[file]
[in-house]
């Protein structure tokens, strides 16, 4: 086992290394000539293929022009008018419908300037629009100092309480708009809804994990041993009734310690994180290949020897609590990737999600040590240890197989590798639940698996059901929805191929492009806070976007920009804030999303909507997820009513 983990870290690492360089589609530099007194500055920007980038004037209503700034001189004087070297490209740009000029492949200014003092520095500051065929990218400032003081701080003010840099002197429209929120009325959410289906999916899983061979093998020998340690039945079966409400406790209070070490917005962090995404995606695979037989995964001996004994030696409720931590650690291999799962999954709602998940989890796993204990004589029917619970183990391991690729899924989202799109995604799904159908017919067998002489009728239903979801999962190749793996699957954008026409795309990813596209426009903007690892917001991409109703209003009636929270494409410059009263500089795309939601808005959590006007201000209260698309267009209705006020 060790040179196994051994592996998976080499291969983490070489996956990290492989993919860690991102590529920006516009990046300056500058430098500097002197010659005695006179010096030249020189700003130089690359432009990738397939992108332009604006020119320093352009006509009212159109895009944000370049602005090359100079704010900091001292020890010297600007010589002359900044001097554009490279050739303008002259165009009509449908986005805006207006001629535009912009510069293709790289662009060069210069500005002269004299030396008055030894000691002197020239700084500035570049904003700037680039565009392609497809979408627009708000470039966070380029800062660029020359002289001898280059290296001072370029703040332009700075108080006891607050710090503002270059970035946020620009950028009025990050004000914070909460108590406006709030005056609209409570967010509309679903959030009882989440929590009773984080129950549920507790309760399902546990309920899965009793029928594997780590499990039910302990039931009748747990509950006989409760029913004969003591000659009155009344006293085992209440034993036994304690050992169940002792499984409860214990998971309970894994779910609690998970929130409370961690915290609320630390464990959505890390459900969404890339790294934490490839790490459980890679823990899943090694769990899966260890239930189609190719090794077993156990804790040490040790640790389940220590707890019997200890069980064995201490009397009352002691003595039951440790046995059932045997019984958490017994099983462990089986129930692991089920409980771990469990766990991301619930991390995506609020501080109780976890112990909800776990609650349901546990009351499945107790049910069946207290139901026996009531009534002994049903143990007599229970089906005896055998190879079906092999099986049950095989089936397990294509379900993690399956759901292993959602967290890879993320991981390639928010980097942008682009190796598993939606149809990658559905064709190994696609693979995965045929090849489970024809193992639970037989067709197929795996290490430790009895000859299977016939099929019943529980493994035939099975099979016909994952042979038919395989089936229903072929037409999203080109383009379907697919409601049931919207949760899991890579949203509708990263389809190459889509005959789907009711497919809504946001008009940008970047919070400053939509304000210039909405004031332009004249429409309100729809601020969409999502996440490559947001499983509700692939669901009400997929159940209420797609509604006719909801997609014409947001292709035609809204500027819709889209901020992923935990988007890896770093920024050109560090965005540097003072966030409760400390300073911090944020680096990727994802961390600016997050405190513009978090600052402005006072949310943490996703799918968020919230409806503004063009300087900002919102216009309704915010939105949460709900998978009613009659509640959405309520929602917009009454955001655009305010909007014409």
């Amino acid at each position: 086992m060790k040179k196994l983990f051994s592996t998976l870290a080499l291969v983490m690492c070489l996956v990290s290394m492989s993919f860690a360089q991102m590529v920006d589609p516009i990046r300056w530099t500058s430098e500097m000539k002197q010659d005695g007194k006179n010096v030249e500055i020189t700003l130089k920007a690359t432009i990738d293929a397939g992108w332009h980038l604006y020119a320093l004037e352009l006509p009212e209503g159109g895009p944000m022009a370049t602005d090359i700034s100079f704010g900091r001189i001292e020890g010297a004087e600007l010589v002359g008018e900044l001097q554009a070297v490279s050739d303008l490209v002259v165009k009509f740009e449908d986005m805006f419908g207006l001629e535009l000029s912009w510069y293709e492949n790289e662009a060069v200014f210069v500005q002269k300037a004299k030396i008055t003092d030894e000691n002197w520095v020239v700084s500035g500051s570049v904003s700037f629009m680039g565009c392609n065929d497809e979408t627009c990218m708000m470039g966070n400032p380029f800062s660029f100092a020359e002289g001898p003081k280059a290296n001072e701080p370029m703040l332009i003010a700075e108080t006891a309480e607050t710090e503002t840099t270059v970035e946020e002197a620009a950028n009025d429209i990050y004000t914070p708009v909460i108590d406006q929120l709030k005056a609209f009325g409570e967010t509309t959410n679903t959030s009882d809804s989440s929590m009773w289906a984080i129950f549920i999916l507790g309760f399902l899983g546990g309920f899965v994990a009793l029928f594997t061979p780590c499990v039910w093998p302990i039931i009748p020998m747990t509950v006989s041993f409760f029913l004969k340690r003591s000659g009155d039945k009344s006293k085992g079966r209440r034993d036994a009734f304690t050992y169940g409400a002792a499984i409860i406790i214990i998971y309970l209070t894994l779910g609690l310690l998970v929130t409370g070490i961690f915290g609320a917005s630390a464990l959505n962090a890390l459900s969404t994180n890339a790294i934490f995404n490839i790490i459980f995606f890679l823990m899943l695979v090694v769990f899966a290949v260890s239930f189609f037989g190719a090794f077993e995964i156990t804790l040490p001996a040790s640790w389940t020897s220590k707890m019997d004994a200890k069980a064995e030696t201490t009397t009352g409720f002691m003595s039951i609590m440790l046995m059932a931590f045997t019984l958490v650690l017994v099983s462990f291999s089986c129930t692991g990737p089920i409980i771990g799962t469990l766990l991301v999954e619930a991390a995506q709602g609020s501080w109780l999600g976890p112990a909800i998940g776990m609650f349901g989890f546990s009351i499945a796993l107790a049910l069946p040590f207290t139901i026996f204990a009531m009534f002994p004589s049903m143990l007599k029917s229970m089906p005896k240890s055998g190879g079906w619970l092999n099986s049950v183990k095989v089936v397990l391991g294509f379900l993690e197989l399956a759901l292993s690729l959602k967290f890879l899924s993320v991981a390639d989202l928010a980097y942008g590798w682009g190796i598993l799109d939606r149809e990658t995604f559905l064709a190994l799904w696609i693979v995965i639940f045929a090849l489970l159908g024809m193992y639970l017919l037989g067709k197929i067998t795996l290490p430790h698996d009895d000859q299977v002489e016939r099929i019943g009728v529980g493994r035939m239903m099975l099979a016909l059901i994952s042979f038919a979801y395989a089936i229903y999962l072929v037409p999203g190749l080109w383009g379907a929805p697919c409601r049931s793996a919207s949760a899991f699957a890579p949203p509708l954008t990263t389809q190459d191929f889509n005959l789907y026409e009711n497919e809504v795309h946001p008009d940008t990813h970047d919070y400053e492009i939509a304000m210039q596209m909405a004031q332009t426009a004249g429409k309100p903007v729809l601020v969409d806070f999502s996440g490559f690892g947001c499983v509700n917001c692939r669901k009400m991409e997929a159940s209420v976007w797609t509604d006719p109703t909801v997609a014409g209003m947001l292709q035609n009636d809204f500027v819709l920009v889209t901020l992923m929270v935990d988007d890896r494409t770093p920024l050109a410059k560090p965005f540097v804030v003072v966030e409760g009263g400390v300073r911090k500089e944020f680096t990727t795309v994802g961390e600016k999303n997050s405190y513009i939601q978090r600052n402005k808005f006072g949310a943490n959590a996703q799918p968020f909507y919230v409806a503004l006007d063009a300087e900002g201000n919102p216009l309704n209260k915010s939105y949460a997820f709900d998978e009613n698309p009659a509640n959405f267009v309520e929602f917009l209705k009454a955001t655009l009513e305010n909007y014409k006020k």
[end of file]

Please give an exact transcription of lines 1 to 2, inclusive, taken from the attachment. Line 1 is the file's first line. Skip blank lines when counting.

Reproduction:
[in-house]
């Protein structure tokens, strides 16, 4: 086992290394000539293929022009008018419908300037629009100092309480708009809804994990041993009734310690994180290949020897609590990737999600040590240890197989590798639940698996059901929805191929492009806070976007920009804030999303909507997820009513 983990870290690492360089589609530099007194500055920007980038004037209503700034001189004087070297490209740009000029492949200014003092520095500051065929990218400032003081701080003010840099002197429209929120009325959410289906999916899983061979093998020998340690039945079966409400406790209070070490917005962090995404995606695979037989995964001996004994030696409720931590650690291999799962999954709602998940989890796993204990004589029917619970183990391991690729899924989202799109995604799904159908017919067998002489009728239903979801999962190749793996699957954008026409795309990813596209426009903007690892917001991409109703209003009636929270494409410059009263500089795309939601808005959590006007201000209260698309267009209705006020 060790040179196994051994592996998976080499291969983490070489996956990290492989993919860690991102590529920006516009990046300056500058430098500097002197010659005695006179010096030249020189700003130089690359432009990738397939992108332009604006020119320093352009006509009212159109895009944000370049602005090359100079704010900091001292020890010297600007010589002359900044001097554009490279050739303008002259165009009509449908986005805006207006001629535009912009510069293709790289662009060069210069500005002269004299030396008055030894000691002197020239700084500035570049904003700037680039565009392609497809979408627009708000470039966070380029800062660029020359002289001898280059290296001072370029703040332009700075108080006891607050710090503002270059970035946020620009950028009025990050004000914070909460108590406006709030005056609209409570967010509309679903959030009882989440929590009773984080129950549920507790309760399902546990309920899965009793029928594997780590499990039910302990039931009748747990509950006989409760029913004969003591000659009155009344006293085992209440034993036994304690050992169940002792499984409860214990998971309970894994779910609690998970929130409370961690915290609320630390464990959505890390459900969404890339790294934490490839790490459980890679823990899943090694769990899966260890239930189609190719090794077993156990804790040490040790640790389940220590707890019997200890069980064995201490009397009352002691003595039951440790046995059932045997019984958490017994099983462990089986129930692991089920409980771990469990766990991301619930991390995506609020501080109780976890112990909800776990609650349901546990009351499945107790049910069946207290139901026996009531009534002994049903143990007599229970089906005896055998190879079906092999099986049950095989089936397990294509379900993690399956759901292993959602967290890879993320991981390639928010980097942008682009190796598993939606149809990658559905064709190994696609693979995965045929090849489970024809193992639970037989067709197929795996290490430790009895000859299977016939099929019943529980493994035939099975099979016909994952042979038919395989089936229903072929037409999203080109383009379907697919409601049931919207949760899991890579949203509708990263389809190459889509005959789907009711497919809504946001008009940008970047919070400053939509304000210039909405004031332009004249429409309100729809601020969409999502996440490559947001499983509700692939669901009400997929159940209420797609509604006719909801997609014409947001292709035609809204500027819709889209901020992923935990988007890896770093920024050109560090965005540097003072966030409760400390300073911090944020680096990727994802961390600016997050405190513009978090600052402005006072949310943490996703799918968020919230409806503004063009300087900002919102216009309704915010939105949460709900998978009613009659509640959405309520929602917009009454955001655009305010909007014409």